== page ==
High entropy alloys (HEAs) are near equiatomic multi-principal-element-alloys (MPEAs) which are different from traditional solvent-based multicomponent alloys. Based on initial work by Yeh and Co-workers, they were proposed to exhibit four "core" effects: high entropy, sluggish diffusion, lattice distortion, and cocktail effect. Present work investigates two of the four "core" effects, i.e. high entropy and sluggish diffusion effects, in Co-Cr-Fe-Ni based transition metal high entropy alloys. Solid-to-solid diffusion couple approach was adopted to investigate, these core effects. Experimental results contradicts the "high entropy" effect based on thermodynamics analysis: that the HEAs with low entropy of mixing may be thermodynamically more stable than the HEA of similar constituent elements with high entropy of mixing. In such cases, enthalpy of mixing can also play a vital role in stabilizing the HEA with lower entropy of mixing. Measurement of diffusion coefficients (i.e. both interdiffusion and tracer diffusion coefficients) in HEAs and its comparison with conventional solvent-based multicomponent alloys suggests that diffusion is not always sluggish in high entropy alloys. Contrary to previous findings, larger fluctuations in lattice potential energy (LPE) of an alloy may not always result in anomalously slow diffusion, in comparison to alloy systems which exhibits smaller fluctuation in LPE. Findings from his dissertation provide a "controversial" understanding of high entropy alloys, and alloy development strategies in the future for the most aggressive applications such as those found in gas turbines and nuclear reactors. As these applications will certainly require the knowledge of high temperature stability and nature of diffusion under extreme application environment.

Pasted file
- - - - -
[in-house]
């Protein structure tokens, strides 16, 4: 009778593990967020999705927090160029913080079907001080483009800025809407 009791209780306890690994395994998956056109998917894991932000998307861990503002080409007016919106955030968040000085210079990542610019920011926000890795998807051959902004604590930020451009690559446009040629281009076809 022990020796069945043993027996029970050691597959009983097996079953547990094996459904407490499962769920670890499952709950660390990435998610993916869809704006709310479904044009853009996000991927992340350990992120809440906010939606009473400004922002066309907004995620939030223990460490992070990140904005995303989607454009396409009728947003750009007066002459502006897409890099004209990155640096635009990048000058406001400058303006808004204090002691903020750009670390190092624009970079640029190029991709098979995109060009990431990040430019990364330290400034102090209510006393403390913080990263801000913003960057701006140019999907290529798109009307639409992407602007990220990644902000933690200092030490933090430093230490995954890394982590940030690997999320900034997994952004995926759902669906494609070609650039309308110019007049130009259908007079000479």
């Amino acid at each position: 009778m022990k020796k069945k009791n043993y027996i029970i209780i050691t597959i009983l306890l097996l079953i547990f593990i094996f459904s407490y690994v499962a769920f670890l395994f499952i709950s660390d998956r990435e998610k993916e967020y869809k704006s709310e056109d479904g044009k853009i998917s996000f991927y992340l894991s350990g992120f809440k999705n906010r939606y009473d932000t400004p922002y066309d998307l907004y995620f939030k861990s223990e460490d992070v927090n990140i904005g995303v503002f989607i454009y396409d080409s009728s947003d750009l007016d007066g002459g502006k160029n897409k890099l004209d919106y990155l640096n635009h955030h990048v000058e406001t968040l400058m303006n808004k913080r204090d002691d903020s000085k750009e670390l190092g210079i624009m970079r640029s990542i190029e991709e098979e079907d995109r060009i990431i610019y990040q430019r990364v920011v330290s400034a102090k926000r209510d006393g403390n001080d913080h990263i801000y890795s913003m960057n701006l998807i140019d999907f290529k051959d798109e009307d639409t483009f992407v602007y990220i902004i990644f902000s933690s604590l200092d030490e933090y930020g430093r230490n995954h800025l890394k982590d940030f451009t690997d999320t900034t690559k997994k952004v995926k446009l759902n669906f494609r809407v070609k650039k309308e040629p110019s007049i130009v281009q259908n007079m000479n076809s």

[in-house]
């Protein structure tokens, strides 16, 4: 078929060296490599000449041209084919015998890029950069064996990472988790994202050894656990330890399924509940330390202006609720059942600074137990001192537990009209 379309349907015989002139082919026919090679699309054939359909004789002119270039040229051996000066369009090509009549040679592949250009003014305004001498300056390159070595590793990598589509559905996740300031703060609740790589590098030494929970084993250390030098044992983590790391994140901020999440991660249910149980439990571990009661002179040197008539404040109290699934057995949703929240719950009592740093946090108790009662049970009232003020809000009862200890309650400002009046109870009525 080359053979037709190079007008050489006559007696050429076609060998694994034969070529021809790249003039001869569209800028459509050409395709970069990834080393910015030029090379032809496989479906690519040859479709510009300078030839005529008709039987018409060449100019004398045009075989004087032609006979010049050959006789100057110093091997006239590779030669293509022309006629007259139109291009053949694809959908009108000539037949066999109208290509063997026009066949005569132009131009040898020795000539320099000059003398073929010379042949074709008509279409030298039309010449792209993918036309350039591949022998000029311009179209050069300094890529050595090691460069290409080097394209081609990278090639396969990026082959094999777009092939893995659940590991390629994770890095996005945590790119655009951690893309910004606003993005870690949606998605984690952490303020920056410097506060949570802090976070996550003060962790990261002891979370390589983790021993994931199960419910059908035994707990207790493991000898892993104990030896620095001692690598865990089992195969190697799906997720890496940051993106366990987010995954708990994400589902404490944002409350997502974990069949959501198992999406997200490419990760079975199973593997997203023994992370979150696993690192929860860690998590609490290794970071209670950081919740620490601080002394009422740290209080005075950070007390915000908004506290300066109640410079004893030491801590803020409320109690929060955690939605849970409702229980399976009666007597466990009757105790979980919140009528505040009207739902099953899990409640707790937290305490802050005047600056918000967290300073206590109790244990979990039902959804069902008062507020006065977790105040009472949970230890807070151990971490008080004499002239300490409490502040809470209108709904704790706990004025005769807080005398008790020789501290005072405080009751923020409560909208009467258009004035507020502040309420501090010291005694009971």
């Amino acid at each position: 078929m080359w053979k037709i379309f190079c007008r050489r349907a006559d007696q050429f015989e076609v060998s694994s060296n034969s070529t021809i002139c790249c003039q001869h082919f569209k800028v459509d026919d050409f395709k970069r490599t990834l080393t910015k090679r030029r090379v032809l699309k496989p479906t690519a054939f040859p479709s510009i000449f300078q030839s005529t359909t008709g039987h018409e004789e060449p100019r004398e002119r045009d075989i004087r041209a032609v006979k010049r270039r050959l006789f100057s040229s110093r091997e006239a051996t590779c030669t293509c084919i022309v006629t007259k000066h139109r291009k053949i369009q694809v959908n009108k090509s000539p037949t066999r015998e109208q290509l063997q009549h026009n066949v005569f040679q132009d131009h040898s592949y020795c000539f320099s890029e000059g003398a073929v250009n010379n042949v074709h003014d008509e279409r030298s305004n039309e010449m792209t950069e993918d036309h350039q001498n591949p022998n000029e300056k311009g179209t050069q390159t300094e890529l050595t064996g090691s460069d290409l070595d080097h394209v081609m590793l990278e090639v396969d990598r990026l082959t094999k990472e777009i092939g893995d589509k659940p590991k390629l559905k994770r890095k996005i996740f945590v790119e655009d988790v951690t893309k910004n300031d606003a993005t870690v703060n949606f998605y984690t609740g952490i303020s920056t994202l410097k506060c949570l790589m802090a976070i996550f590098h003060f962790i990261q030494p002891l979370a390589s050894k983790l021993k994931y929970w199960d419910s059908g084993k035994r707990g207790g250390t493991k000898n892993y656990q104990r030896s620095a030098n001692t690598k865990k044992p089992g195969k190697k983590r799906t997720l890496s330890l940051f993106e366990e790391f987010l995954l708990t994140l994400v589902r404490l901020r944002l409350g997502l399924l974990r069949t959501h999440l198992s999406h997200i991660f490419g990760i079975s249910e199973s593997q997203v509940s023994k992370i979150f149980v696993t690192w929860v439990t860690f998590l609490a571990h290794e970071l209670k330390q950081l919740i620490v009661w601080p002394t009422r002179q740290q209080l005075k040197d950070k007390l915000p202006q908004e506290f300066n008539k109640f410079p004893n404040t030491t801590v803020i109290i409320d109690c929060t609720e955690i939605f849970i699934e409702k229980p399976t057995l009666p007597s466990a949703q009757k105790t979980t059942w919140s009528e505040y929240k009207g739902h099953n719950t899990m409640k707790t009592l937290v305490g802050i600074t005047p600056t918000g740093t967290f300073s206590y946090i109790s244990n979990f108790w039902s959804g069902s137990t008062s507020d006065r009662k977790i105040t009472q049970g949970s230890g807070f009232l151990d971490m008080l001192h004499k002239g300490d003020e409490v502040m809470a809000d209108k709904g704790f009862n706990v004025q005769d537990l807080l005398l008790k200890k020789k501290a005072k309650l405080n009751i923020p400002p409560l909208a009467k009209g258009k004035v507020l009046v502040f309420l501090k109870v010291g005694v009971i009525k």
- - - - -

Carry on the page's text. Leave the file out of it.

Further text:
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Doctor of Philosophy (Ph.D.)
College of Engineering and Computer Science
Materials Science Engineering
Materials Science and Engineering
Length of Campus-only Access
Doctoral Dissertation (Open Access)
Mehta, Abhishek, "Fundamental Core Effects in Co-Cr-Fe-Ni Based High Entropy Alloys" (2019). Electronic Theses and Dissertations. 6333.
Restricted to the UCF community until May 2019; it will then be open access.